Criminal Process as Morality Play

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Category: Criminal Law & Process, Legal History, Legal Scholarship, Public
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My review of Stephanos Bibas’s book The Machinery of Criminal Justice is now available on SSRN.  Here is the abstract:

Stephanos Bibas’s new book, The Machinery of Criminal Justice, looks back to colonial-era criminal justice as an ideal of sorts. Criminal trials in that time were a “participatory morality play,” in which ordinary members of the community played a crucial role. In Bibas’s view, the subsequent professionalization of the criminal-justice system, as well as related developments like the introduction of plea bargaining, have led to widespread contemporary distrust of the system. The present essay reviews Bibas’s book and suggests additional reasons besides professionalization why the morality-play model broke down in the nineteenth century. Taking these additional considerations into account, the prospects for reviving the morality-play model may be even dimmer than Bibas recognizes, although a number of his proposed reforms nonetheless appear attractive.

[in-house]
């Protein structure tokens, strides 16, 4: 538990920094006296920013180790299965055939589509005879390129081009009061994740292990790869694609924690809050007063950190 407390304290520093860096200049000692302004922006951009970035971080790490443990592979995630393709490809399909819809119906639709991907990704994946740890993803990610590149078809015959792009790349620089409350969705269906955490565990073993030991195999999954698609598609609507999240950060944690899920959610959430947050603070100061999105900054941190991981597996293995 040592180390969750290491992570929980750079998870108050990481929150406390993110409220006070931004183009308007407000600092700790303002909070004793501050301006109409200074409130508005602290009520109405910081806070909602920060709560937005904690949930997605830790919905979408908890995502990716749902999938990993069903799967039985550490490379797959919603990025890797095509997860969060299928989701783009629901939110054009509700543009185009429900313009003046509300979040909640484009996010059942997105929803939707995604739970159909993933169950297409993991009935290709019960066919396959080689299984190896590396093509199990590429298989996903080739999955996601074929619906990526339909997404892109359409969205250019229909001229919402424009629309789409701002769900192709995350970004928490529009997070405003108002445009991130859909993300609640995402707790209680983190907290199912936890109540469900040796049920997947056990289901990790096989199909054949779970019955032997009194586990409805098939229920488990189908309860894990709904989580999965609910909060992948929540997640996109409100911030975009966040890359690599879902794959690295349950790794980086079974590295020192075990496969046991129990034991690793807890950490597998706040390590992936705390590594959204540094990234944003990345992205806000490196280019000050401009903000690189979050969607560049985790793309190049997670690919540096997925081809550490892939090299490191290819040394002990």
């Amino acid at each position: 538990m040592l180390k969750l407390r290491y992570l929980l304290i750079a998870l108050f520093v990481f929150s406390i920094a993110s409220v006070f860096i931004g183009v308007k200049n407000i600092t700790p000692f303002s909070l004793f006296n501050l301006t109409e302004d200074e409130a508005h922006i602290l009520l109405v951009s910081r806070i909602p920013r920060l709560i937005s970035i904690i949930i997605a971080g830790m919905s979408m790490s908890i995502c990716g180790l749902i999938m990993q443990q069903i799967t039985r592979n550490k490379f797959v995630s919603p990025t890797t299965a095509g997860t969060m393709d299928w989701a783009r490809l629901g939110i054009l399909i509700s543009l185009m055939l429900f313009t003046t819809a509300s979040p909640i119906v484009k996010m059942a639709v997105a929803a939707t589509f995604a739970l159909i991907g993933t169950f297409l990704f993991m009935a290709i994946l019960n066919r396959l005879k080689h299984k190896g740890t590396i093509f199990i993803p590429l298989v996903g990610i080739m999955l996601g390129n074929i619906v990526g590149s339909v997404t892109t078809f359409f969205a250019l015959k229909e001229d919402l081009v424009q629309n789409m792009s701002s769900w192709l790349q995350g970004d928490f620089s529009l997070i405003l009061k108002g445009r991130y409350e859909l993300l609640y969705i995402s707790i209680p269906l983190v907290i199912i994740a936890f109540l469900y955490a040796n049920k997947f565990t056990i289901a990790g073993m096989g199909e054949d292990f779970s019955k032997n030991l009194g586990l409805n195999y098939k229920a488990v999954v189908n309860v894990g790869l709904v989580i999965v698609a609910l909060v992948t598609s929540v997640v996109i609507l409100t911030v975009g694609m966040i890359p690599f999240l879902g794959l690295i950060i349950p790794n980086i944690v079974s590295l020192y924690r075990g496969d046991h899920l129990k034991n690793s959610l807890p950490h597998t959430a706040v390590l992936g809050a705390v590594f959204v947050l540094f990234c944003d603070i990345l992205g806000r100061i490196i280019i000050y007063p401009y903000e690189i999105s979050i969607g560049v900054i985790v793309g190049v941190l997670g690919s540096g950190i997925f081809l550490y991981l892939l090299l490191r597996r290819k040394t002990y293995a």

Entitled “(The History of) Criminal Justice as a Morality Play,” my essay will appear in the Penn Law Review’s on-line journal, PENNumbra.

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One Response to “Criminal Process as Morality Play”

  1. Tom Kamenick Says:

    Very interesting! Reading through a few pages of your review, Bibas seems to capture some of my intuitive (read, not carefully thought out) reactions to the modern criminal justice system. I’ll have to check this out.

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